Airport Crier

I am an airport crier. If you are an airport crier, you already know what this means. For the rest of you allow me to explain.

The Phyllis DeMarco Dictionary describes an “airport crier” as being a person who watches people interact at the airport as they either bid farewell or reunite, and cries right along with them. In fact, the crier may cry even if the other people involved do not.

Elaborating further, it goes like this.

You get to the airport an hour earlier than your kid is supposed to arrive only to find that the plane is delayed and will be arriving 30 minutes later. You should have checked before you left the house, but you didn’t because you’re just so darn excited to see your kid. Now, you have 90 minutes of either playing games on your phone, stalking on social media, or perhaps reading on your Kindle app. However, with the hustle and bustle all around you, it’s hard to concentrate so instead you focus on the people. All sorts of people.

You watch them as they deplane, most of the young girls with messy buns and comfy leggings, the older women dressed a bit more refined in their “traveling clothes,” the young guys casual with their backpacks slung over their shoulders, the older men simultaneously wheeling and carrying bags. It’s very entertaining, especially when people break out of the typical mode and their uniqueness rivets your attention until they’re completely out of sight. Don’t make me explain this further.

But then you see it. The people waiting to greet their families and friends and you watch the moms throw their arms around their children, hugging them close, kissing their cheeks, grabbing their hands, while simultaneously laughing and crying. And that’s when the airport crier rears its moist, scrunched up face. You’re just so happy for them all, knowing how it feels for you and your loved ones that you just can’t stop yourself from crying with joy even though it’s really their joy.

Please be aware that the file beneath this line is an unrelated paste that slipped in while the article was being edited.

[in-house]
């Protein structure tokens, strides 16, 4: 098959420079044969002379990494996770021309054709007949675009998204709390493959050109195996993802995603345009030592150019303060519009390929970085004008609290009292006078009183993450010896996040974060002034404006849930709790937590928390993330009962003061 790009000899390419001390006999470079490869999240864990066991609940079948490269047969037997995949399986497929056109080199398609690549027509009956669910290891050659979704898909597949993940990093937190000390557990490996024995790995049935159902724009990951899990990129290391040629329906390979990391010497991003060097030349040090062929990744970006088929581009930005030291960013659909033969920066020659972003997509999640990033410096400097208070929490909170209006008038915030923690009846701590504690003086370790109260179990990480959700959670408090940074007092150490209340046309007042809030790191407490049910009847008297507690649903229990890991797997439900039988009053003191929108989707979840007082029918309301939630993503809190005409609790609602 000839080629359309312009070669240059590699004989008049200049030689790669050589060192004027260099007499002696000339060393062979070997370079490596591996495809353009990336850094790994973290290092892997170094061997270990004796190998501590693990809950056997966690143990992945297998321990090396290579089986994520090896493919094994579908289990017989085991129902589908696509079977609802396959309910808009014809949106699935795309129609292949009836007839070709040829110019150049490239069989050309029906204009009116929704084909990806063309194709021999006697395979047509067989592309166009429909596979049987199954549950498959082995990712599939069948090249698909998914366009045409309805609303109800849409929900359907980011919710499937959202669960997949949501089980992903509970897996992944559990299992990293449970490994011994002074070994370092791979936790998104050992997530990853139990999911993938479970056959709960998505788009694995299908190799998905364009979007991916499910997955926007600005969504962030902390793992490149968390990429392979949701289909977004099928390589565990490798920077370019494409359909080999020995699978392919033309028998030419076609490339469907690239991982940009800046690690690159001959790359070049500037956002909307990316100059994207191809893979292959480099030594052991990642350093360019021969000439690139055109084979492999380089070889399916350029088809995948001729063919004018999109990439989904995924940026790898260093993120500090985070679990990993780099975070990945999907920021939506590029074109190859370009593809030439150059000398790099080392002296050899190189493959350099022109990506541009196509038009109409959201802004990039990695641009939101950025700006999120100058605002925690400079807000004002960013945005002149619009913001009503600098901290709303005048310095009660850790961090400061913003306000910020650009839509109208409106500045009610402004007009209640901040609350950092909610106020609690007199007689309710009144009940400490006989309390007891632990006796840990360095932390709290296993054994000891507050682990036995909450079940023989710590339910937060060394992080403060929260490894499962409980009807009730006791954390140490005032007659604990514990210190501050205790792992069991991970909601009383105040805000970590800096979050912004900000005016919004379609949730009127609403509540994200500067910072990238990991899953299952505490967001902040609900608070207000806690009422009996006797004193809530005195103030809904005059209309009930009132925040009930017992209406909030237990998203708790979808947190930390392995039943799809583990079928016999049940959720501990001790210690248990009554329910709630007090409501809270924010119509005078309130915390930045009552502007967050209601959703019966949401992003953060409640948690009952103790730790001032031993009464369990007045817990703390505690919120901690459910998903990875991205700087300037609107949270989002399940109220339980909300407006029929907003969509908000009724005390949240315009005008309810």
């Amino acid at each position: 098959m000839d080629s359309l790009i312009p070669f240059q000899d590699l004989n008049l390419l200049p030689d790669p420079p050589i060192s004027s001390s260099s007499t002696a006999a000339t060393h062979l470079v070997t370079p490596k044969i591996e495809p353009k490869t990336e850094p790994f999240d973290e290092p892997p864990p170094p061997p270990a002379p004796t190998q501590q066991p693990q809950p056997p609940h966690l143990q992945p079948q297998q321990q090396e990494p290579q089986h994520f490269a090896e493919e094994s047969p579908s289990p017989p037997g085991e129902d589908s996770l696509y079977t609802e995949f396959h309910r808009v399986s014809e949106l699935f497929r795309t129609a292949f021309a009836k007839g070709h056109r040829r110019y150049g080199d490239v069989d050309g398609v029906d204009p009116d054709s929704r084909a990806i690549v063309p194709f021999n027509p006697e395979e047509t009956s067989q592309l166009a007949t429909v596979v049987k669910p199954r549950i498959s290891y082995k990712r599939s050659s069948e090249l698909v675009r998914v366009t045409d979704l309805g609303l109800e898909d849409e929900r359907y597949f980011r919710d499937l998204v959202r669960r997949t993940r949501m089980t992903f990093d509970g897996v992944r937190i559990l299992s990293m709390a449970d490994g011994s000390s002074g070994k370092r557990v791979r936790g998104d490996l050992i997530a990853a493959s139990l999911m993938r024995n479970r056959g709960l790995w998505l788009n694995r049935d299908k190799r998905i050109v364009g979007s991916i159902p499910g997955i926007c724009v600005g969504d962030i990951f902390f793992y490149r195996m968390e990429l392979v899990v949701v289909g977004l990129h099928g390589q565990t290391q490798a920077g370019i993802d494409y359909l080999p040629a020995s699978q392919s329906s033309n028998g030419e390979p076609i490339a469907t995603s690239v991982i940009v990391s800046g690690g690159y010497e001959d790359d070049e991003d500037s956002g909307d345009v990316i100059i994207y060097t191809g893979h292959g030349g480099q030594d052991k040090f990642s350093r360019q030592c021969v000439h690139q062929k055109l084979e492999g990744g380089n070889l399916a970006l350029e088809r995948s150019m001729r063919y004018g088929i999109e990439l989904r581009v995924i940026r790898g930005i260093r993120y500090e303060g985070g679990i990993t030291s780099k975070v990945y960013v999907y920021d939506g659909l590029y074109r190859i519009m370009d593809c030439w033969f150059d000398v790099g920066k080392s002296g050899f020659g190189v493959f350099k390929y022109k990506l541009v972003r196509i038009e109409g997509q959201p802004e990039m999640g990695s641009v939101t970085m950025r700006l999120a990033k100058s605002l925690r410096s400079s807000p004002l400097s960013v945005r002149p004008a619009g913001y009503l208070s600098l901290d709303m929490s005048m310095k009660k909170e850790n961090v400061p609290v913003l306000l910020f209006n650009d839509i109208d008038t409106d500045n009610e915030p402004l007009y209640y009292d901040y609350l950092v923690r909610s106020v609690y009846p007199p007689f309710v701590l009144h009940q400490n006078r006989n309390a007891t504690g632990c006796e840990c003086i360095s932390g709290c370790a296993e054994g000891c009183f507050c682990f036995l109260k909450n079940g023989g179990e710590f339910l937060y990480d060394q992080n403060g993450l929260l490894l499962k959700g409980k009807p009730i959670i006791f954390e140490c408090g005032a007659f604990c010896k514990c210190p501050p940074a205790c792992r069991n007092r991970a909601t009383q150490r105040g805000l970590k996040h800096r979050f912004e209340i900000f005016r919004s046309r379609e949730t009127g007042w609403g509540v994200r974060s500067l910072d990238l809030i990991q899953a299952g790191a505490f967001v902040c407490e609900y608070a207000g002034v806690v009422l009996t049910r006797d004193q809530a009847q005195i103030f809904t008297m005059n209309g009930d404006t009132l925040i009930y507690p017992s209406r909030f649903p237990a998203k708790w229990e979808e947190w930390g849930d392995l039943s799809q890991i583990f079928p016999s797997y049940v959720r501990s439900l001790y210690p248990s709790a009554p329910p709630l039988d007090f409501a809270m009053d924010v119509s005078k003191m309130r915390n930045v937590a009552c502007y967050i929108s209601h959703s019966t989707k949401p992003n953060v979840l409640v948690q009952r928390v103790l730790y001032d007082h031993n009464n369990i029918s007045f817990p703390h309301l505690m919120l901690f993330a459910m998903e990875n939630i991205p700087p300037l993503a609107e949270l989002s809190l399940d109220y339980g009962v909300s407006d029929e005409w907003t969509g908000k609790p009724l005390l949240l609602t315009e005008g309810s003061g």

And then there are the people who walk their loved ones as far as they can before they reach security. These people have to say goodbye and you watch as the moms throw their arms around their children, hugging them close, kissing their cheeks, grabbing their hands, not really laughing this time, but trying to smile as tears stream down their faces. The fathers shake hands and try to remain stoic, but it’s tough. They’re struggling. So you cry for them, because you know how it feels to say goodbye to your loved ones and you can’t stop yourself from crying with sadness, even though it’s really their sadness.

I won’t even go into the loving couples who have to say goodbye to each other or reunite since the result is the same. Being the airport crier that you are, you will undoubtedly cry.

And so there you have it. You’re either one of us or you’re not.

Oh, and don't let me forget to say that by the time your kid arrives, you have cried so much for everyone else, you can hold it together surprisingly well, kicking the pending goodbye lurking in the back of your mind deep down and away for now.

I’ll be traveling soon to see my youngest son so I’ll make sure to bring plenty of tissues.